We’ve entered an era where superhero and zombie films aren’t just novelties: they’re entire genres. They’re transcended the boundaries of “action” and “horror” respectively to become their own thing, with multiple creators pushing the envelope of what those genres can actually mean. Select superhero and zombie films often eschew action in the name of isolating the various nuances of the human condition: a virtue Project Power merely flirts with, but never achieves.
Project Power starts small and benefits from the more intimate nature of its premise: a pill that can give people their own unique superpowers for five minutes. We have the mysterious “Major,” a do-gooder cop and a young dealer in-over-her-head serving as our heroes, all fighting for a place in this crazy world. In reality, it takes over an hour for our trio (Jamie Foxx, Joseph Gordon-Levitt and Dominique Fishback respectively) to actually come together. Everything before that is entertaining table-setting of how the drug works and how it’s distributed.
The three leads are so very clearly the best part, as Foxx and Fishback are a treat together as a buddy-duo, with Gordon-Levitt injecting some levity when needed as the third wheel. For the better part of an hour, that’s what we get: witnessing them deal with the lower-key insanity the drug created. But beyond that, the film loses sight of the premise. Where everything starts to really crumble is when the script shifts to focus on a laughably bad “evil organization” overarching subplot.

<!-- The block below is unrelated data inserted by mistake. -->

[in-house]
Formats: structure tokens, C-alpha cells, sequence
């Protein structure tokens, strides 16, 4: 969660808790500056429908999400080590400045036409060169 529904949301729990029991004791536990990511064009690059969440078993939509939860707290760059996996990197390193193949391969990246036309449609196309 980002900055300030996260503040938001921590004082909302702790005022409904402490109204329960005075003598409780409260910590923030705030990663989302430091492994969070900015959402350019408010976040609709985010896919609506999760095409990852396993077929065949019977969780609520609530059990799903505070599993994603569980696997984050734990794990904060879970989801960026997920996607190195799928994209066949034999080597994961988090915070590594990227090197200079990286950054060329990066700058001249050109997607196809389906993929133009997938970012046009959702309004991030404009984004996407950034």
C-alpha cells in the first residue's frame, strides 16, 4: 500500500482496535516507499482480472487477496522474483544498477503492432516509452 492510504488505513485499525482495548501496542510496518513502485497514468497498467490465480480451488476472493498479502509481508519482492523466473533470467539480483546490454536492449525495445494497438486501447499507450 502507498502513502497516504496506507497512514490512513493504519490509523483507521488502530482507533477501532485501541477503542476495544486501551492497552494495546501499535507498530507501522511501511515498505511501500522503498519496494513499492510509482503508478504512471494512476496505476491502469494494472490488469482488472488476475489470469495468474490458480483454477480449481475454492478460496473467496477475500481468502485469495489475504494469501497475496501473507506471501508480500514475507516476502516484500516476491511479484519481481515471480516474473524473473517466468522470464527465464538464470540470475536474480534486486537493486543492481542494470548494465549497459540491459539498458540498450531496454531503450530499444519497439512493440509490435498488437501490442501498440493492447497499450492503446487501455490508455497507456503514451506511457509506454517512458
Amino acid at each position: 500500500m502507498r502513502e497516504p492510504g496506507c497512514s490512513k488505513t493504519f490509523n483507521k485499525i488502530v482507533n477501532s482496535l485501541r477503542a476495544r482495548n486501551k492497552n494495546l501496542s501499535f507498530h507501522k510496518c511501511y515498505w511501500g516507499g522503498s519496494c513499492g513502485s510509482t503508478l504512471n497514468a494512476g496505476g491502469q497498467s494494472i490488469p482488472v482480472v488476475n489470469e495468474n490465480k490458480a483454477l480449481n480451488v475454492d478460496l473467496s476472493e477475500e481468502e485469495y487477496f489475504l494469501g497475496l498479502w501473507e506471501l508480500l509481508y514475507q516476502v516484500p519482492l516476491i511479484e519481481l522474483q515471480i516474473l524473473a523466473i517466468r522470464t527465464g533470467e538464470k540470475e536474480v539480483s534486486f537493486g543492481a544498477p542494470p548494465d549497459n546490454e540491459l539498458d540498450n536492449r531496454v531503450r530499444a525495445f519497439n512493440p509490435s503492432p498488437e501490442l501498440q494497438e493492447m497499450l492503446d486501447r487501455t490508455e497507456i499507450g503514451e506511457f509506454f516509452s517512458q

The actors put in charge of that side of the circus just aren’t up to par with the natural chemistry of the leads; instead of providing overly campy mustache-twirling performances that clash with the otherwise carefree aforementioned trio. It just isn’t satisfying to watch a boring villain “pitch” the power pills to a boring crowd like it’s a big deal. Show us, don’t tell us.
The idea that someone only needs to survive five minutes in a fight with a “super” is pretty intriguing, especially for an action film: as is the concept that these powers usually come with a price. Yet, Amazon’s recent television adaptation of The Boys (in which normal people take on “supers”) upstages Project Power in nearly every way. A lot of the blame can be placed squarely on hokey low-budget CGI and a lack of compelling threats the core cast can go up against.
If Project Power was just centred on the three leads and nothing else, it could have been a tighter film that balances the fleeting nature of power and the imbalance it can create within society. Perhaps it would have made a great miniseries if they could have locked down the same talent. Instead, it devolves into another (albeit entertaining) schlocky action romp that somehow feels rushed and overlong at the same time.
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